The elaborate meaning is that if we don’t waste anything, then we won’t want anything. I’m not certain if it’s true but it’s definitely a saying that was common in my home as a child. It came from my depression era grandmother who in her farm upbringing learned to use more parts of a chicken that I wish to acknowledge. And we know this is true of other cultures such as the Chinese and the Native Americans.
What we don’t always realize unless we’re steeped in nutritional knowhow is that some of those items that we might consider tossing into the compost are laden with vitamins and can make a really attractive dish on our tables.
I was traveling for a couple of days this past week and much to my chagrin, my male household didn’t taken it upon themselves to build out menus with our CSA produce in my absence. Not to worry, there’s always the weekend. But when the weekend came, the crisper drawers were overflowing and I needed a way to use the produce, not to mention the the ancillary greens that came with them. First and foremost, there is always the green smoothie alternative and both carrot tops and beet greens work well within these. Pulverized and accompanying frozen fruit any traces of bitterness are diminished. My issue was that we also had a large reserve of swiss chard so that would be my smoothie substance for the week. I went looking for something a bit different and came across these two recipes:
Carrot Top Pesto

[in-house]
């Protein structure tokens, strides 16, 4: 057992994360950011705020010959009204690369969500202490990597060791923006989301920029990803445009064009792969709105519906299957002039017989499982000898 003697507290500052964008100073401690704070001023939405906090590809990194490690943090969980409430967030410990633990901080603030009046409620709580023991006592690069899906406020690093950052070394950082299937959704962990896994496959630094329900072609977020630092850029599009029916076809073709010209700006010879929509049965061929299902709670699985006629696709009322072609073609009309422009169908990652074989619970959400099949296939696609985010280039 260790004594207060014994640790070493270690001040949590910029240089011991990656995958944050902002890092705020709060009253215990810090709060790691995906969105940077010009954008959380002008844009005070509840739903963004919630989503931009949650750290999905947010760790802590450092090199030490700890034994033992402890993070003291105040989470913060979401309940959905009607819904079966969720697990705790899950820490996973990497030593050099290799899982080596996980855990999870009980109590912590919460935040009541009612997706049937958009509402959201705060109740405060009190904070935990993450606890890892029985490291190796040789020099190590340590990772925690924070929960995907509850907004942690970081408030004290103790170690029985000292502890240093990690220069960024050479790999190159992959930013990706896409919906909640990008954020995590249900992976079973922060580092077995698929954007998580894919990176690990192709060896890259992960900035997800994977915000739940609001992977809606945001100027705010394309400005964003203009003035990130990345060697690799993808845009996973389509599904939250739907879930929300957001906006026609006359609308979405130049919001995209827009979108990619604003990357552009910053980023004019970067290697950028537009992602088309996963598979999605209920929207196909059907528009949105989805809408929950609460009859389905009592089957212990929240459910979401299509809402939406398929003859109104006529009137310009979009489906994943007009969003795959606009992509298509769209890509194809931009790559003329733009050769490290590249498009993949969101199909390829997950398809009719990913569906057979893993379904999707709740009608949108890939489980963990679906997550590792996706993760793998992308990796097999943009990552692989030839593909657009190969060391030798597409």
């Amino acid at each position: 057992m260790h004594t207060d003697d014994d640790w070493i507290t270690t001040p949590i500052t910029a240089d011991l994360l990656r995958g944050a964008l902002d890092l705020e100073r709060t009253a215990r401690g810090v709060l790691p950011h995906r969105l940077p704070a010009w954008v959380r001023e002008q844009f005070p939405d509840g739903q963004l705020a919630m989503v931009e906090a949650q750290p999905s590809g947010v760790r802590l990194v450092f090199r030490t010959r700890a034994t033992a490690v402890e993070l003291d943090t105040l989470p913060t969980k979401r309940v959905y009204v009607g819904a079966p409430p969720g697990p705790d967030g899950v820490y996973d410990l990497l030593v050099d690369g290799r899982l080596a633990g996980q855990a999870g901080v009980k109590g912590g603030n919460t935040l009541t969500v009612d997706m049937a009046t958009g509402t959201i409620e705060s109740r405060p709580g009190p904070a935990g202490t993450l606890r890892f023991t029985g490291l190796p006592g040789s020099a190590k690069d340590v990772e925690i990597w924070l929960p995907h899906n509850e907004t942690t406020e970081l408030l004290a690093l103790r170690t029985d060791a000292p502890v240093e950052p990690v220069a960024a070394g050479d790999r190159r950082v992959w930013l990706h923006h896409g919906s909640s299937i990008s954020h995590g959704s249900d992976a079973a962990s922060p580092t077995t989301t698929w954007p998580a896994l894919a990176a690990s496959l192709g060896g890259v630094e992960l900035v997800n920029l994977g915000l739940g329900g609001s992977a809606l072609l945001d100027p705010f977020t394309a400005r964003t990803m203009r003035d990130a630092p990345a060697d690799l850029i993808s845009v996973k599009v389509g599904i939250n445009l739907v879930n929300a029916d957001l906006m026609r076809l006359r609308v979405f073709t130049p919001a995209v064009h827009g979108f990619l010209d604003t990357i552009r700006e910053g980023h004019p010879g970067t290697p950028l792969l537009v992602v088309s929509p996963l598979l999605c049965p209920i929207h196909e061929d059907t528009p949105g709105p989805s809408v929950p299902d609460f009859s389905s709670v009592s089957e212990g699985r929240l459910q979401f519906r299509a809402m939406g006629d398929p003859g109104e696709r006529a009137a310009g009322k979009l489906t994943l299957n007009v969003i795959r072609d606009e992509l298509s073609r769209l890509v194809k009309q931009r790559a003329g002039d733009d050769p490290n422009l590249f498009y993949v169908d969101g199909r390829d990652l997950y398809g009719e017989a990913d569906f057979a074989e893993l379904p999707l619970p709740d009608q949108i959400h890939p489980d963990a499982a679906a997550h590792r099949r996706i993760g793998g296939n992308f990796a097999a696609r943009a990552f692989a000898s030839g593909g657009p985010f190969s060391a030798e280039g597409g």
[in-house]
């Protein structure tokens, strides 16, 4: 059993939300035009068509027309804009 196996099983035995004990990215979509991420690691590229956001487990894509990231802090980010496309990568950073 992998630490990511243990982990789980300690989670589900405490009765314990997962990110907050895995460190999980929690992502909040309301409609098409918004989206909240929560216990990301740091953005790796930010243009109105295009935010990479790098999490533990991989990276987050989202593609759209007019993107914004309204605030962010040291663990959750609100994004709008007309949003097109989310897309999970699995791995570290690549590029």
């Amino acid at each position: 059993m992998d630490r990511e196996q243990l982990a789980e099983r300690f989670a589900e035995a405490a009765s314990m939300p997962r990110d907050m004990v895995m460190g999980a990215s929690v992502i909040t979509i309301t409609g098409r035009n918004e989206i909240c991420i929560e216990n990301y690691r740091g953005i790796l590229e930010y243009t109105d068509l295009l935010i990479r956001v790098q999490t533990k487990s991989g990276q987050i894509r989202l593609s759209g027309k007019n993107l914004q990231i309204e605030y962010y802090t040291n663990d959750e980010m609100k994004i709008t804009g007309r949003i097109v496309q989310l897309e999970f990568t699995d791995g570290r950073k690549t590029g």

Adapted from the Showfood Chef
1 bunch carrot greens, washed, and loosely chopped
1 clove garlic
1/2 onion chopped
1 tsp. crushed red pepper
1/2 cup toasted walnuts
1/4 cup chopped italian parsley
1/4 cup grated parmesan cheese
1 cup olive oil
salt and pepper to taste
Toast the walnuts in the toaster oven. Be sure not to burn. In a saute pan, heat 2 tbls of the olive oil over med. heat. Add the onions and loosely chopped carrot greens. Heat the greens and onions just til wilted (about 2 minutes). Remove from heat and let cool for a few moments.
In a blender, add the garlic, crushed red pepper, salt, pepper, walnuts, parsley, cheese, carrot greens mixture and half of the left over olive oil. Puree in pulses. Add the rest of the olive oil as needed to make a loose paste. Taste and adjust seasonings and oil.
We used this as a spread on fresh bread but it would also work well on pasta. In full disclosure, while writing this post, I came across this list indicating that carrot tops may have a mild toxicity.
Bengali Beet Greens
Adapted from Hare Krsna
1 Tbs olive oil
1 inch fresh ginger
½ tsp. Asafoetida
1 Tbs crushed red chiles
1 large bunch fresh beet greens
4 medium-large Potatoes diced
1 tsp. Fennel seeds
Salt to taste
Dice the potatoes and then lightly boil them for a few minutes. Heat the olive oil and add ginger, Asafoetida, and fennel seeds. Add the beet greens, and fry on a high flame. After about 5 minutes of frying, add salt, the dried chiles, and the potatoes. Heat until warmed through.
What else might you be wasting that will prevent you from wanting?